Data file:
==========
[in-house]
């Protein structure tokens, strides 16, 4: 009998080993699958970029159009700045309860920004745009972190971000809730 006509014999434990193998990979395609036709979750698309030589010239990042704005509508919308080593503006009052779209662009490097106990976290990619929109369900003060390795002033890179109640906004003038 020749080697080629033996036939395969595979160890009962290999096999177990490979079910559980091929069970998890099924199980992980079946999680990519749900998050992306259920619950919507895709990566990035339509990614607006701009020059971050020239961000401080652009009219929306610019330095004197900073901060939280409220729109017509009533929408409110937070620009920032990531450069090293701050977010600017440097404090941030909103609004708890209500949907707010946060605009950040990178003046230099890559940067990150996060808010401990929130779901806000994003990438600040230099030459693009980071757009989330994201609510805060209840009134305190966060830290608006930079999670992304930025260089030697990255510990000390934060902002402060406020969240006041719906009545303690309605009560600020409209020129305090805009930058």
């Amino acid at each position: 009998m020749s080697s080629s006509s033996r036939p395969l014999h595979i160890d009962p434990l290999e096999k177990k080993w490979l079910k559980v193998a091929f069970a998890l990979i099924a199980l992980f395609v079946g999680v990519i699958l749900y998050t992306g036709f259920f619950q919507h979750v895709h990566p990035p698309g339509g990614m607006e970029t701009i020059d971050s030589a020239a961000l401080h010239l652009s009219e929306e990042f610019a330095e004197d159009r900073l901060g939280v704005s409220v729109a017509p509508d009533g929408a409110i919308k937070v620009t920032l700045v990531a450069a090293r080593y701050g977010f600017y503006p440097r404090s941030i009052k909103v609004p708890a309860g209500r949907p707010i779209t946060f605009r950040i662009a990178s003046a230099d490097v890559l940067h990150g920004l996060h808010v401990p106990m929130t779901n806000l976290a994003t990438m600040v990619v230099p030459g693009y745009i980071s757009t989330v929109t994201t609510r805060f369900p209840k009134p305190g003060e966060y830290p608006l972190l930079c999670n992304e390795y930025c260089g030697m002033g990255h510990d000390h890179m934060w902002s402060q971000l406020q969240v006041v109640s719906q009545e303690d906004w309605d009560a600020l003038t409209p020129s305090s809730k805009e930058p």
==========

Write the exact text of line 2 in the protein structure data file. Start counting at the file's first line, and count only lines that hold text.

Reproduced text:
């Protein structure tokens, strides 16, 4: 009998080993699958970029159009700045309860920004745009972190971000809730 006509014999434990193998990979395609036709979750698309030589010239990042704005509508919308080593503006009052779209662009490097106990976290990619929109369900003060390795002033890179109640906004003038 020749080697080629033996036939395969595979160890009962290999096999177990490979079910559980091929069970998890099924199980992980079946999680990519749900998050992306259920619950919507895709990566990035339509990614607006701009020059971050020239961000401080652009009219929306610019330095004197900073901060939280409220729109017509009533929408409110937070620009920032990531450069090293701050977010600017440097404090941030909103609004708890209500949907707010946060605009950040990178003046230099890559940067990150996060808010401990929130779901806000994003990438600040230099030459693009980071757009989330994201609510805060209840009134305190966060830290608006930079999670992304930025260089030697990255510990000390934060902002402060406020969240006041719906009545303690309605009560600020409209020129305090805009930058």